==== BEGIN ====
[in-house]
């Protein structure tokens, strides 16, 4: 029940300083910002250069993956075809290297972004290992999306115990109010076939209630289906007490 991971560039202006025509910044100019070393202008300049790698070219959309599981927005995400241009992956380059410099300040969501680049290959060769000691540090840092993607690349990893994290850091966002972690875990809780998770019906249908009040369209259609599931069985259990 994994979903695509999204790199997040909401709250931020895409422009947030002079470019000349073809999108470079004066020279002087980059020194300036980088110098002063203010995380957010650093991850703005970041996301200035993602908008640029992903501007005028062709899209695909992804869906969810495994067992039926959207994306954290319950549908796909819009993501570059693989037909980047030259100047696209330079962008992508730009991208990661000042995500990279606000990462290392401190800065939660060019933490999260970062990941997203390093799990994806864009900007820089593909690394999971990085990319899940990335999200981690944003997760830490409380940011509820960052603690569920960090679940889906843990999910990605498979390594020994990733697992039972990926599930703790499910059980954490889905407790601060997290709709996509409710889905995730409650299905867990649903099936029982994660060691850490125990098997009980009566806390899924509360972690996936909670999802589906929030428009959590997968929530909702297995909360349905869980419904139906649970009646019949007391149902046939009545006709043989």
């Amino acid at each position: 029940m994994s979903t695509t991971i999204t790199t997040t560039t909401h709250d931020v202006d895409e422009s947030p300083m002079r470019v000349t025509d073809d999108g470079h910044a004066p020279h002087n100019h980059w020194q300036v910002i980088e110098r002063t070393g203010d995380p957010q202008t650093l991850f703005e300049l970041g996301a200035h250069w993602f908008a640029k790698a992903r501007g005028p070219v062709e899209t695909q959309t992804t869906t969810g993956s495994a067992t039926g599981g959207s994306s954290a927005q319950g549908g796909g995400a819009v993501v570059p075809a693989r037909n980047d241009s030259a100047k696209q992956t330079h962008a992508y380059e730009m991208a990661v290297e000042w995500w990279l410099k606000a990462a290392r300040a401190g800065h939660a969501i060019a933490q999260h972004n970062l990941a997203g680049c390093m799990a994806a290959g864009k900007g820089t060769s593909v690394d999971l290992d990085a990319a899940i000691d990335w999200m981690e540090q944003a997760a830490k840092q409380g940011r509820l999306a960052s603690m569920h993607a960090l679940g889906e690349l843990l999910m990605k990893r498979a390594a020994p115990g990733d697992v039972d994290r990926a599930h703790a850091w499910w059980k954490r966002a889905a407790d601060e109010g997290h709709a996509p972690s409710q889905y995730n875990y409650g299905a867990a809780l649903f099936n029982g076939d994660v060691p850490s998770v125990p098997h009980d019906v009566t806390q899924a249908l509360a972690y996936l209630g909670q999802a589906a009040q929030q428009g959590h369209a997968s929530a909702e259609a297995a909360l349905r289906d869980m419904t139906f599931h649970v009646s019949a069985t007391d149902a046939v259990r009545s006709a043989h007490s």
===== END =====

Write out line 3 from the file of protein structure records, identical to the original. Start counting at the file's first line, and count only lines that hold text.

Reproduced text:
């Amino acid at each position: 029940m994994s979903t695509t991971i999204t790199t997040t560039t909401h709250d931020v202006d895409e422009s947030p300083m002079r470019v000349t025509d073809d999108g470079h910044a004066p020279h002087n100019h980059w020194q300036v910002i980088e110098r002063t070393g203010d995380p957010q202008t650093l991850f703005e300049l970041g996301a200035h250069w993602f908008a640029k790698a992903r501007g005028p070219v062709e899209t695909q959309t992804t869906t969810g993956s495994a067992t039926g599981g959207s994306s954290a927005q319950g549908g796909g995400a819009v993501v570059p075809a693989r037909n980047d241009s030259a100047k696209q992956t330079h962008a992508y380059e730009m991208a990661v290297e000042w995500w990279l410099k606000a990462a290392r300040a401190g800065h939660a969501i060019a933490q999260h972004n970062l990941a997203g680049c390093m799990a994806a290959g864009k900007g820089t060769s593909v690394d999971l290992d990085a990319a899940i000691d990335w999200m981690e540090q944003a997760a830490k840092q409380g940011r509820l999306a960052s603690m569920h993607a960090l679940g889906e690349l843990l999910m990605k990893r498979a390594a020994p115990g990733d697992v039972d994290r990926a599930h703790a850091w499910w059980k954490r966002a889905a407790d601060e109010g997290h709709a996509p972690s409710q889905y995730n875990y409650g299905a867990a809780l649903f099936n029982g076939d994660v060691p850490s998770v125990p098997h009980d019906v009566t806390q899924a249908l509360a972690y996936l209630g909670q999802a589906a009040q929030q428009g959590h369209a997968s929530a909702e259609a297995a909360l349905r289906d869980m419904t139906f599931h649970v009646s019949a069985t007391d149902a046939v259990r009545s006709a043989h007490s």